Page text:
8,000 Days to Emancipation by POW Luke Scarmazzo

posted Jan 28, 2013, 12:57 AM by The Editor   [ updated Jan 28, 2013, 12:58 AM ]
This essay was written in spring 2011, live from United States Penitentiary Lompoc, when Luke was serving year three of his thirty-year prison sentence.  Luke Scarmazzo will be incarcerated until the year 2027 for operating a legal CA medical marijuana dispensary.

As school children we are all taught that you are innocent until proven guilty but any good defense attorney will tell you that the American justice system operates on exactly the opposite premise. Before one word of argument is spoken, the defendant starts out surrounded by a cloud of guilt and  has to fight both tooth and nail to dispel this prejudice; the rules of the courtroom are slanted heavily in favor of the prosecution.

Also, to make matters worse, if a defendant does not accept the plea deal a prosecutor offers and instead chooses to exercise his right to a jury trial, and then loses, the judge frequently will sentence them to the maximum penalty under the law for challenging the Government’s authority. In short, the court system is a game you rarely want to roll the dice in because the losses can often times be unendurable.

Considering these commonly known, repugnant facts about our legal justice system, although I was innocent of the assault charges that landed me in jail, I accepted a plea bargain and was released after two years time served.

At about this time I ran into an old friend who was working at a medical cannabis dispensary in Oakland, California called “The Third Floor.” He repeatedly urged me to come by and check out his job. I was a medical cannabis patient already and already traveling to the Bay Area to obtain my medicine, so I said I would stop by to see him.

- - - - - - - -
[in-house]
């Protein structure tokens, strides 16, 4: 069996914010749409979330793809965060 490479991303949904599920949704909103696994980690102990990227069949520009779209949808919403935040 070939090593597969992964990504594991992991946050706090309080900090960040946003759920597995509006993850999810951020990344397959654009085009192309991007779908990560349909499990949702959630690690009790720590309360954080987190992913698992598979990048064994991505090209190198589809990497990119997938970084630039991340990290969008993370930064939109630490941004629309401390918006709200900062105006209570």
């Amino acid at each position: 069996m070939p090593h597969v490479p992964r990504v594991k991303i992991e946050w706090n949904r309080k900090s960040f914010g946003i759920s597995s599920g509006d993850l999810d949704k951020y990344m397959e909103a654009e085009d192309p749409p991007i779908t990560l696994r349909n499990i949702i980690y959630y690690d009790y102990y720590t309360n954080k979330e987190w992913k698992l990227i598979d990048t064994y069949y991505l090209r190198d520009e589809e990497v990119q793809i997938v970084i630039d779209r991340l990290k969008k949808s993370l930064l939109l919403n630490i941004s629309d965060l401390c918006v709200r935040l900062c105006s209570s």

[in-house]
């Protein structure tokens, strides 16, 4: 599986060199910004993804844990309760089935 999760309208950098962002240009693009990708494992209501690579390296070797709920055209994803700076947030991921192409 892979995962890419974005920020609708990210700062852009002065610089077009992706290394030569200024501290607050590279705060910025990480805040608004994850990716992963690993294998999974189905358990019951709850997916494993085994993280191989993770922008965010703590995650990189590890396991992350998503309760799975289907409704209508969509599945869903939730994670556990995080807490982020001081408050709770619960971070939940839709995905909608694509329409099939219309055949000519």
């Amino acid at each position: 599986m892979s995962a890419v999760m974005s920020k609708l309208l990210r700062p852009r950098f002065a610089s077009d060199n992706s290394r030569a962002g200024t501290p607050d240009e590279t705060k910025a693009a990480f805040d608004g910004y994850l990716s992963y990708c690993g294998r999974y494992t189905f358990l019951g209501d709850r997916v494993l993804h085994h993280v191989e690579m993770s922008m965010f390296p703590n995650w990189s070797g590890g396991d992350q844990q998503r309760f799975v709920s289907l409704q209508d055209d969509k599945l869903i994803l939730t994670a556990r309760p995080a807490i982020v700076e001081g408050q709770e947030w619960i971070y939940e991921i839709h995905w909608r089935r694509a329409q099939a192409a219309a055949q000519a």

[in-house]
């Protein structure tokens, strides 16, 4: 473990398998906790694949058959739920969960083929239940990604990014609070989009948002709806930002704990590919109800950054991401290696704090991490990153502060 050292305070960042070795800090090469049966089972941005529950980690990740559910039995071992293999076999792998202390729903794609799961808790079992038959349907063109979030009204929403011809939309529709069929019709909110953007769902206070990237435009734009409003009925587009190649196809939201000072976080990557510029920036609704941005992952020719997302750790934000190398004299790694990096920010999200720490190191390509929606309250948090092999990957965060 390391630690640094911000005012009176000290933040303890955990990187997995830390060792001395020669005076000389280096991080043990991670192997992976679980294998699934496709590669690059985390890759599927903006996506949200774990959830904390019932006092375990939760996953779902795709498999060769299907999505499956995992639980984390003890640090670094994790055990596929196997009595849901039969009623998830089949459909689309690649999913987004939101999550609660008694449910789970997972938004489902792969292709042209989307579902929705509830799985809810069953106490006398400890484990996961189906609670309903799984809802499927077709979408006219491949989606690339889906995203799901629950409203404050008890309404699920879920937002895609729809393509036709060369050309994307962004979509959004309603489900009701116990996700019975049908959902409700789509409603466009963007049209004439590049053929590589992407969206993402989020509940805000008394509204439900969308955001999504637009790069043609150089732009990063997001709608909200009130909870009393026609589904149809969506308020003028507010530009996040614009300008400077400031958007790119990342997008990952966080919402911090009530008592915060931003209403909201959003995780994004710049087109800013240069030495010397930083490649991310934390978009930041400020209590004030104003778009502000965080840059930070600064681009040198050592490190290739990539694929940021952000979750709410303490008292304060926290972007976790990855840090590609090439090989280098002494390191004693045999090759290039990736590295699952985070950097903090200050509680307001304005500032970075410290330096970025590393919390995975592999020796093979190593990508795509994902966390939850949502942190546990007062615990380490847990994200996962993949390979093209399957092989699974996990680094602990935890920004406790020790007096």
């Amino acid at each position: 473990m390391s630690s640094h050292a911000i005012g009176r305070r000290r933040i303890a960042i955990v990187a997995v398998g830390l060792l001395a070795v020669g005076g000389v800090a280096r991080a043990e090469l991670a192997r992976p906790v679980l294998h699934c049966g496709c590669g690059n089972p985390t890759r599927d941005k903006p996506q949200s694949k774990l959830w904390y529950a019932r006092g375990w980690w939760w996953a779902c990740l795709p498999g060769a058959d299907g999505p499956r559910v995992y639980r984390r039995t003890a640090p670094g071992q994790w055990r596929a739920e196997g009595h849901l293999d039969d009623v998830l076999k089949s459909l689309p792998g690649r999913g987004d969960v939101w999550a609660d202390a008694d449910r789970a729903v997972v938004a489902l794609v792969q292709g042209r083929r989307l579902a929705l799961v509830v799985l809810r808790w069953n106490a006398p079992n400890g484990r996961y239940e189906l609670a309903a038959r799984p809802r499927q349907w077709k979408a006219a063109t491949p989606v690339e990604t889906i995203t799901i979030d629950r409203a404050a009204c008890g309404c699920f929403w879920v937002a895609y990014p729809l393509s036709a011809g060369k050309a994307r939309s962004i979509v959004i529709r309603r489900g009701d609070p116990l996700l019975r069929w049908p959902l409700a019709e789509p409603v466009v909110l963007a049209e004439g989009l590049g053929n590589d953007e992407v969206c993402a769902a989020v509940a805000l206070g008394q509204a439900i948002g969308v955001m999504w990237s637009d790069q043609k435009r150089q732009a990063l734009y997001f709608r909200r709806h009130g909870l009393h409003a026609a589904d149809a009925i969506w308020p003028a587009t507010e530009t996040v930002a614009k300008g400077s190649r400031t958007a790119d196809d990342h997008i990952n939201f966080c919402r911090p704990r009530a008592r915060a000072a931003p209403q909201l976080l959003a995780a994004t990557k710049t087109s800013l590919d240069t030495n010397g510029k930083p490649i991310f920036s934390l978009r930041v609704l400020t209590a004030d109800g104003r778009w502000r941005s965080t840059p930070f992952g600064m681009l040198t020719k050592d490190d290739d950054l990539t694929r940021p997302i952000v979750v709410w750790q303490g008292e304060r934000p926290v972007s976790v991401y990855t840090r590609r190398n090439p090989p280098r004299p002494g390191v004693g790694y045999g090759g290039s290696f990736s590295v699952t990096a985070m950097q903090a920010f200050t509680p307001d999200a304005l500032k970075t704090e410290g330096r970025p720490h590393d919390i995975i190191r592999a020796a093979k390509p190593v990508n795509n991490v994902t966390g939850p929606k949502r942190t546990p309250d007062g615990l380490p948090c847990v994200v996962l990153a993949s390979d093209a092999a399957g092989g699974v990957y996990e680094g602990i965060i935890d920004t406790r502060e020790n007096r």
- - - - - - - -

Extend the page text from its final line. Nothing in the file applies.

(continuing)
His building was located in the busy downtown area. I found parking, pushed through the front entrance, climbed a narrow stairway.  What I saw forever changed my life!

I entered a long wooden-walled room with rather dim lighting crowded wall-to-wall with people. In the far corner, a glass counter stood with over twenty different kinds of cannabis displayed in it. These many types almost seemed to glow with a light green luster. The room’s entire left side was dedicated specifically to a display of starter plants and to my immediate right was a table area where one could medicate and relax. As the next hour passed, I witnessed hundreds of people come and go from the counter. I could not believe what I was seeing; it was mesmerizing. I knew immediately that I wanted to start a dispensary in Modesto, my hometown.

Two primary motivating factors played into my decision. One, it appeared to be an extremely good way to make a living and two, there were many patients in the Central Valley who, like me, had to travel a hundred miles or more to get their prescribed cannabis.  With these thoughts in mind, I approached my good friend Ricardo Montes with my ideas.